Asus Chromebook C202SA Review: A little battler

Generally speaking, we’re wary of laptops that are too cheap. When you see this one – Asus Chromebook C202SA, it might seem like you’re getting a bargain.


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But these days you can run up that sort of bill just filling a trolley in Sainsburys – or even Lidl, if you get tempted by all the power tools they’ve got on offer in those big baskets in the middle. Even so, Asus Chromebook C202SA might still be a false economy: Windows 10 and modern software need a lot of processing power to run smoothly, and if you skimp too much you’ll end up with a system that constantly keeps you guessing whether it’s crashed or just needs another couple of minutes to scroll to the end of your Word document.

It’s cheap, portable, largely damage-proof and sufficiently fast to run web apps

One answer is to spend a little more. Another is to skip Windows and use a Chromebook which, instead of a conventional operating system, relies on what’s basically a glorified web browser to handle all your tasks. You can run programs – of a sort – and in some cases even install them on the Chromebook rather than always needing to be on the internet. But essentially the idea is that everything lives online (or ‘in the cloud’) and all the real work is done at the other end of the connection, on a server somewhere that belongs to Google (which makes the Chrome OS software) or whoever’s web app you’re using.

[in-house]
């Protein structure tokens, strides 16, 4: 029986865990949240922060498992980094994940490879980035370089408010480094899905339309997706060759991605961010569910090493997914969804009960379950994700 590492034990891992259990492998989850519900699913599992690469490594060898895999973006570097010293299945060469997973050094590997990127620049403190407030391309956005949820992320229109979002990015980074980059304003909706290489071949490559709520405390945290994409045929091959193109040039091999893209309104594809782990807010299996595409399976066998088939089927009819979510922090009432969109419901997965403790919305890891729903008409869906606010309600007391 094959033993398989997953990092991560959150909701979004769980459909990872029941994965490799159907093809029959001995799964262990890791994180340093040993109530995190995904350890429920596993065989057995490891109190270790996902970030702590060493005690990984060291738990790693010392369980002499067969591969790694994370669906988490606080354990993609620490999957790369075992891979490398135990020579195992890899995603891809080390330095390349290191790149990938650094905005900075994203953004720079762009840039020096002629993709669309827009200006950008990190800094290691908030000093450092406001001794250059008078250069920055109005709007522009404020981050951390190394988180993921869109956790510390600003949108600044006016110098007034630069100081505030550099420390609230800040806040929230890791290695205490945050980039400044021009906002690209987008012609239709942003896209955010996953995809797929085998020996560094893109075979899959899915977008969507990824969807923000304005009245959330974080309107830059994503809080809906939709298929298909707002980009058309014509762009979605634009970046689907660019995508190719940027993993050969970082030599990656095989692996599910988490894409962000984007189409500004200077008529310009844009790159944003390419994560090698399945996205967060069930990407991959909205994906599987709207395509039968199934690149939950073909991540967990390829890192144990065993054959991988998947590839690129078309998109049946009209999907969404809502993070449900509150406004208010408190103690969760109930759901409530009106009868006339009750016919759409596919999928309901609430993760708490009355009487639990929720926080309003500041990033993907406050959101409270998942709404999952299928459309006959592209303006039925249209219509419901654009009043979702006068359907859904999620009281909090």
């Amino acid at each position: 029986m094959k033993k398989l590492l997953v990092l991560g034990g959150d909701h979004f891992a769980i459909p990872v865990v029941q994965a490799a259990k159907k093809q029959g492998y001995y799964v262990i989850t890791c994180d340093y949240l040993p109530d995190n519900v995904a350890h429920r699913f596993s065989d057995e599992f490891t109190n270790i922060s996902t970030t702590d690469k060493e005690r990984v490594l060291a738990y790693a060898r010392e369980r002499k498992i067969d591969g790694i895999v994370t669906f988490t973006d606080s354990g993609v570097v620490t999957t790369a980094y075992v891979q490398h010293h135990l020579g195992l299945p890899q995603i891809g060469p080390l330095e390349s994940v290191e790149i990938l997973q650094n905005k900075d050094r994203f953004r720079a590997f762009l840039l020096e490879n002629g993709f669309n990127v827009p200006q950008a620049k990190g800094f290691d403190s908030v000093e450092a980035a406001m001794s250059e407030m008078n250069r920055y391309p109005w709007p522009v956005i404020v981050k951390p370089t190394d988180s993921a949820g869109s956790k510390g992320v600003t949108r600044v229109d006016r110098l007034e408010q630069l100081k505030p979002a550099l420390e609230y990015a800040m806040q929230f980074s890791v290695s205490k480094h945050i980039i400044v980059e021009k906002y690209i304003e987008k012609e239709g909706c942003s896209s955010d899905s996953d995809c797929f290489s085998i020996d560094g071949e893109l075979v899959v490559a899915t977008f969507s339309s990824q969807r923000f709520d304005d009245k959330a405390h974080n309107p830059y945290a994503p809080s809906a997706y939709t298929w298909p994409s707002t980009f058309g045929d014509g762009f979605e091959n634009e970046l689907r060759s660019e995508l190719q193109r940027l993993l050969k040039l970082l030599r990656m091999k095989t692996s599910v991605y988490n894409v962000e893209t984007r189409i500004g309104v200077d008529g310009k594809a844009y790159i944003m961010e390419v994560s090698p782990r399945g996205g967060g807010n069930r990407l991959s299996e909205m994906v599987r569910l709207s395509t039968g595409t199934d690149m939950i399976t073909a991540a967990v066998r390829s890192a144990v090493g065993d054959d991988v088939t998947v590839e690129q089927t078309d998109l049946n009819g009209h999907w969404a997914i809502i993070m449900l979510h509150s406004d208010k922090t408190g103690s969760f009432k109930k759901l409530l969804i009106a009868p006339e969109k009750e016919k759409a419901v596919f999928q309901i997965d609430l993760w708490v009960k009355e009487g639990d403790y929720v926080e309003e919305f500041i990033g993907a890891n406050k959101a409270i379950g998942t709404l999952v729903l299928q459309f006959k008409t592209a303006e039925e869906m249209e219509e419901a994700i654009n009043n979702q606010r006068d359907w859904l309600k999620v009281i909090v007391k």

We’ve tested a number of Chromebooks, including Asus’ C201, which is not entirely unlike the Asus Chromebook C202SA. The difference is that this one is aimed at schoolchildren and students, with an extra-strong hinge that opens all the way to flat (the better to see the teacher over your laptop), an anti-glare screen, spill-proof keyboard and rubbery bumpers all around. It’s not guaranteed to survive if dropped, but is designed to be repairable. All of this is sensible, of course, for any user, not just those in education.

Although Asus Chromebook C202SA’s a very small machine, the keyboard is surprisingly usable, with keys that travel further than most, and the 1366×768-pixel screen is crisp and bright. Intel’s Celeron processor won’t win any speed awards, but since Chrome doesn’t require it to do very much it’s good enough, especially if you pay a few pounds extra for the model we tested, which has 4GB of memory rather than the minimum 2GB. The battery should last you around eight hours. Prices fluctuate, so shop around and you should find it for not much more than £200.


Intel Celeron N3060 dual-core processor .408 memory • 16GB flash storage • 11.6in 1366×768-pixel screen • Webcam • SD card slot • 2x USB 3.0 ports •1x HDMI port. 802.11ac Wi-Fi • Bluetooth 4.0 . Chrome OS • 22.5x294x200mm (HxWxD) • 1.2kg


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Asus Chromebook C202SA ALTERNATIVE:

Asus C201 Chromebook

It’s less powerful, but if you want to keep costs right down this model (cheapest in Argos) is still an option

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